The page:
Wednesday, August 20, 2008

Movie Review: Perfume

Go rent it.

I wish I could just leave it at that, but I'm a blabbermouth by nature and I don't think many people will be convinced. Perfume: The Story of a Murderer begins with the unfortunate Dickens-like character's birth and follows his unfortunate tale with bits of dark humor. Jean-Baptiste Grenouille was born in 1738 in a fish market in Paris with absolutely nothing except the most acute sense of smell. The blessing serves him well but doesn't move him until he smells the best, most wonderful, alluring scent in the world. After loosing the scent, Grenouille becomes obsessed with possessing and keeping the scent, no matter what the cost.

Acting: awesome. Costumes: average. Art Direction: absolutely AMAZING! If you are looking for something different or something to watch with non 18th century buffs I would recommend this movie. Actually, I am recommending it anyway because it's overall good quality. I will also note that the movie is based on the book by Patrick Suskind and probably became popular when it became public knowledge that it was Kurt Cobain's favourite read. What can I say, the man had a taste for the dramatic.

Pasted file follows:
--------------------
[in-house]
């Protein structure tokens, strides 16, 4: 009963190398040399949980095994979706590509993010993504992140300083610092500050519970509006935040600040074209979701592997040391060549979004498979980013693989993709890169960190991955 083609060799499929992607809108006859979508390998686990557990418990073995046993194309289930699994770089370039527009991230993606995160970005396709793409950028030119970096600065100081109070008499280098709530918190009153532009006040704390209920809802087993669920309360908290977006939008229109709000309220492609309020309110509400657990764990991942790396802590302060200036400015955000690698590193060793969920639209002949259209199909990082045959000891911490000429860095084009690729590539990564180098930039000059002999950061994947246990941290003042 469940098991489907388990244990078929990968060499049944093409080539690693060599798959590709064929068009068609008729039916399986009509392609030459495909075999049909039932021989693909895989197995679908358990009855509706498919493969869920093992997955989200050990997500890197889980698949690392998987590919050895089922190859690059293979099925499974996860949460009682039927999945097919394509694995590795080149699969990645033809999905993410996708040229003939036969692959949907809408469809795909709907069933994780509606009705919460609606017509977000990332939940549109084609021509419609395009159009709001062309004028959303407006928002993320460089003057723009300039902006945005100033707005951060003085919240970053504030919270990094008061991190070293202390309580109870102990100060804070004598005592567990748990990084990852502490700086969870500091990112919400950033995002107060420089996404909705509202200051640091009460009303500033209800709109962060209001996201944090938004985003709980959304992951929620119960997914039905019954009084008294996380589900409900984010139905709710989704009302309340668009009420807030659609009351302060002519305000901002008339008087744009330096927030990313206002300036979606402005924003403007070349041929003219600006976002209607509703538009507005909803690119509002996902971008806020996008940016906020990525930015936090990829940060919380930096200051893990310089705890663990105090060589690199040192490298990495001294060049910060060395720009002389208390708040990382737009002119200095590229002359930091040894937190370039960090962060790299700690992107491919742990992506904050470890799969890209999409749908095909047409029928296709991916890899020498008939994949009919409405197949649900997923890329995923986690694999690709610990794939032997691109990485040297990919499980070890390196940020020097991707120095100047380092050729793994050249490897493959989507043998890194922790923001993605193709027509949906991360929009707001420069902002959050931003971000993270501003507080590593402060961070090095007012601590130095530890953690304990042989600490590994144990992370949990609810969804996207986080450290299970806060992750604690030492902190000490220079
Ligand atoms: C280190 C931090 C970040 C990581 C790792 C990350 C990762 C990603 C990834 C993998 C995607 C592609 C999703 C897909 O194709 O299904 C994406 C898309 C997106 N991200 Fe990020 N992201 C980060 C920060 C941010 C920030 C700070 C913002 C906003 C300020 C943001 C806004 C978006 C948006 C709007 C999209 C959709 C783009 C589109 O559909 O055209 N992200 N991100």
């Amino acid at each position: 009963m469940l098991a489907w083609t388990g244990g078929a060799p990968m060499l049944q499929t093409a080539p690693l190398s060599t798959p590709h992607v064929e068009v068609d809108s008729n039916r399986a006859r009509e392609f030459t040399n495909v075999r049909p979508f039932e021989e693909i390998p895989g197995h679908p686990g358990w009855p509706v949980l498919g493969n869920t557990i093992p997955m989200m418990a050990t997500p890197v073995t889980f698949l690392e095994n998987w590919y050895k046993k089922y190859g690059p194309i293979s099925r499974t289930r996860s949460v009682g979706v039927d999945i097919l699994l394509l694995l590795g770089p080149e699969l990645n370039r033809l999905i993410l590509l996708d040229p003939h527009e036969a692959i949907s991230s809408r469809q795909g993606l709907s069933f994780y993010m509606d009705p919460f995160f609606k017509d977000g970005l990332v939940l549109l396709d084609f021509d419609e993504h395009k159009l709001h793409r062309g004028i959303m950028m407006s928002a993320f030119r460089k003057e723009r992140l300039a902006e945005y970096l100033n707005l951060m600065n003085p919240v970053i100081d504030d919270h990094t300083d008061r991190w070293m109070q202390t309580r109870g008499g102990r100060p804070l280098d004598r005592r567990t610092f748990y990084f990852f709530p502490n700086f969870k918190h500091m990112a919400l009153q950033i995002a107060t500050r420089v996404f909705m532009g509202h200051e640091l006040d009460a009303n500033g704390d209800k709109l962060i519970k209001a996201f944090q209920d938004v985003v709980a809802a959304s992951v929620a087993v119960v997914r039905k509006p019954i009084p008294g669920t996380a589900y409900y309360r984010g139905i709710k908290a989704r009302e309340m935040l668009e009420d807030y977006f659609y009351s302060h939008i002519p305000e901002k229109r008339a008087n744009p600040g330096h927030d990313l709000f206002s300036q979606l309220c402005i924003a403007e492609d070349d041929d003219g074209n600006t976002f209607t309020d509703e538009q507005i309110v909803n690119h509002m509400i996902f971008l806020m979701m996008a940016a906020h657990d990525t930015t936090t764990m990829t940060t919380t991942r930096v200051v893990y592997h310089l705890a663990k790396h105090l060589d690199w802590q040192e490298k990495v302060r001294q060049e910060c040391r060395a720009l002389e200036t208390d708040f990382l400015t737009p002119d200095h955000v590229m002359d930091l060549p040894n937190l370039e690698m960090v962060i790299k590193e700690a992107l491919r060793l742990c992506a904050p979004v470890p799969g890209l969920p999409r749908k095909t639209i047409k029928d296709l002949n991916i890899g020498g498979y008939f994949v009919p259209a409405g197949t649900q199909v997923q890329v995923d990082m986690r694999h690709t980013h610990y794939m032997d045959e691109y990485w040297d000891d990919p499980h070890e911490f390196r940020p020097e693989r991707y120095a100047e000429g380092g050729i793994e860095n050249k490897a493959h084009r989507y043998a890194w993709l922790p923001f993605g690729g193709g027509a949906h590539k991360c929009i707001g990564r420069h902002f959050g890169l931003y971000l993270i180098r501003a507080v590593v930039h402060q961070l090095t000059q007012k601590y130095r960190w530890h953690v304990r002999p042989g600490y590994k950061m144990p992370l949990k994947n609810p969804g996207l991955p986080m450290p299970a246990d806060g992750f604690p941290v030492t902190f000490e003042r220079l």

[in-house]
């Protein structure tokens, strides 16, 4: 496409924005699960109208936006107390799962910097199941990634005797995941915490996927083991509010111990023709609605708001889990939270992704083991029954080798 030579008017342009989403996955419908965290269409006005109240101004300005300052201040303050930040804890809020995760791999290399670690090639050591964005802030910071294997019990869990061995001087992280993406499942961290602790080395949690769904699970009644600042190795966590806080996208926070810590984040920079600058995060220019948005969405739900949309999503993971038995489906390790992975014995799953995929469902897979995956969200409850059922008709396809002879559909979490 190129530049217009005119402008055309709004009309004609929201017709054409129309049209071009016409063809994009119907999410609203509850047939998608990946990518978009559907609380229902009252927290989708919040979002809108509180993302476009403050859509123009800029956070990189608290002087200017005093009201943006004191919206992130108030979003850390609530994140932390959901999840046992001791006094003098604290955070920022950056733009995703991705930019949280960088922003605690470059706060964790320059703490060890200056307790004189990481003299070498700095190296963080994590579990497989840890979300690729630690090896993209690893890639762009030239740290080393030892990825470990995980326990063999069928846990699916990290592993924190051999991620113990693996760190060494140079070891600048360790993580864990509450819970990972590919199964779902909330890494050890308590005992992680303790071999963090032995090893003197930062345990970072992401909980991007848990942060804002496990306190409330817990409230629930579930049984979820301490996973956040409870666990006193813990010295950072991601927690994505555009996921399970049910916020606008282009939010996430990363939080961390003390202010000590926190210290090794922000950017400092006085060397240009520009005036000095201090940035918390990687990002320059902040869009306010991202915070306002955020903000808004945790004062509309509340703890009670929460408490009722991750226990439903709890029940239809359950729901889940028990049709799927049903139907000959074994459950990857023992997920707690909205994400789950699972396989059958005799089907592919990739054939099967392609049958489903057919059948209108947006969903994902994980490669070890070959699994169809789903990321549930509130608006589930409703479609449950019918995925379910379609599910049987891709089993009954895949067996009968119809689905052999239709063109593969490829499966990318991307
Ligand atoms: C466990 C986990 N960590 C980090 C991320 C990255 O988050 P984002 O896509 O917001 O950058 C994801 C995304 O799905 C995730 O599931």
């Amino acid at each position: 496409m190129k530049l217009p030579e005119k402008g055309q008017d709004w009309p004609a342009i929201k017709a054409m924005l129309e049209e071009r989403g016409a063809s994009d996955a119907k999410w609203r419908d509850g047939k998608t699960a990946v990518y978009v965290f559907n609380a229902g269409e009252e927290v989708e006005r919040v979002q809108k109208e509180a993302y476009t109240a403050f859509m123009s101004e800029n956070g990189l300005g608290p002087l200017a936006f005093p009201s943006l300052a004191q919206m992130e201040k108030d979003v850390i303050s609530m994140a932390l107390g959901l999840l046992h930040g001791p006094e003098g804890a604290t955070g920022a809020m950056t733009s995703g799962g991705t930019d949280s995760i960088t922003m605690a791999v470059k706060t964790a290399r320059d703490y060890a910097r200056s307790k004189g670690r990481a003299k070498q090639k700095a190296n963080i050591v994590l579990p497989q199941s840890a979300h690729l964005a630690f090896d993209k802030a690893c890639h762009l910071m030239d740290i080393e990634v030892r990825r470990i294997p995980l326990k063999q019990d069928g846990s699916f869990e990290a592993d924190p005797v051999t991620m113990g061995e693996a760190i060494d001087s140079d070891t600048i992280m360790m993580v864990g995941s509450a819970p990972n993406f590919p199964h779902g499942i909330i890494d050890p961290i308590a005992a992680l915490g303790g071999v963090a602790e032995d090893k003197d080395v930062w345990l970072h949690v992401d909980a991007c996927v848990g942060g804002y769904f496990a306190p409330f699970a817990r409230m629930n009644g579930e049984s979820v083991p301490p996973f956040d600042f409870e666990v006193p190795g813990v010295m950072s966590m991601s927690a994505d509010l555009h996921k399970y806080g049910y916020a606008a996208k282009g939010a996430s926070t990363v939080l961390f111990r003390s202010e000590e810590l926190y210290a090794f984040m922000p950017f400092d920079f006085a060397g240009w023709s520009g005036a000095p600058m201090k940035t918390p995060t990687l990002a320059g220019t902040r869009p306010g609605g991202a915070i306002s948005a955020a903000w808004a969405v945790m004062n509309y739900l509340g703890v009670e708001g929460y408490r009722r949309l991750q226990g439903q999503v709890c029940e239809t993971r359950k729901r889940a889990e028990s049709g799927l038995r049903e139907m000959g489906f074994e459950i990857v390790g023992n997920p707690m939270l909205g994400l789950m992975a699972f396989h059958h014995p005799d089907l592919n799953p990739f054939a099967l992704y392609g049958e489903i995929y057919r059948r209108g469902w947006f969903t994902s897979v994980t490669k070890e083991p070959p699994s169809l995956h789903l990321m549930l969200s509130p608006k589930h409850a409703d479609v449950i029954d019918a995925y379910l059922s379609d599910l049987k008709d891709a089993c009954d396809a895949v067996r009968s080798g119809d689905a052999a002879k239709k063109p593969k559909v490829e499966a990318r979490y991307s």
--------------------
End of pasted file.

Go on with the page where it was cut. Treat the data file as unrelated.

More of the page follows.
1. Oh dear. I went to see Perfume in the theater, and I absolutely HATED it. I tried really hard not to, for Alan Rickman's sake if nothing else, but the ending is so utterly ridiculous...

    On the other hand, I know mine is not the majority opinion. Just about everyone else I knew that saw it thought it was amazing. Not everyone, but certainly most.

  2. I thought the film was a fabulous adaptation of the book (which I have been a fan of for 15 yrs). It is a rivoting, erotic and creepy story brought to life so adeptly -- the only failing I thought was casting Dustin Hoffman as Baldini, the Italian perfumer. I just don't think Hoffman has much range as an actor and he seemed out of place in a period piece.

    But Ben Whishaw's performance as Grenouille is phenominal: somehow he made an impossibly disturbed character compelling and turns the concept of "morality" on it ear.

    The soundtrack is superb also.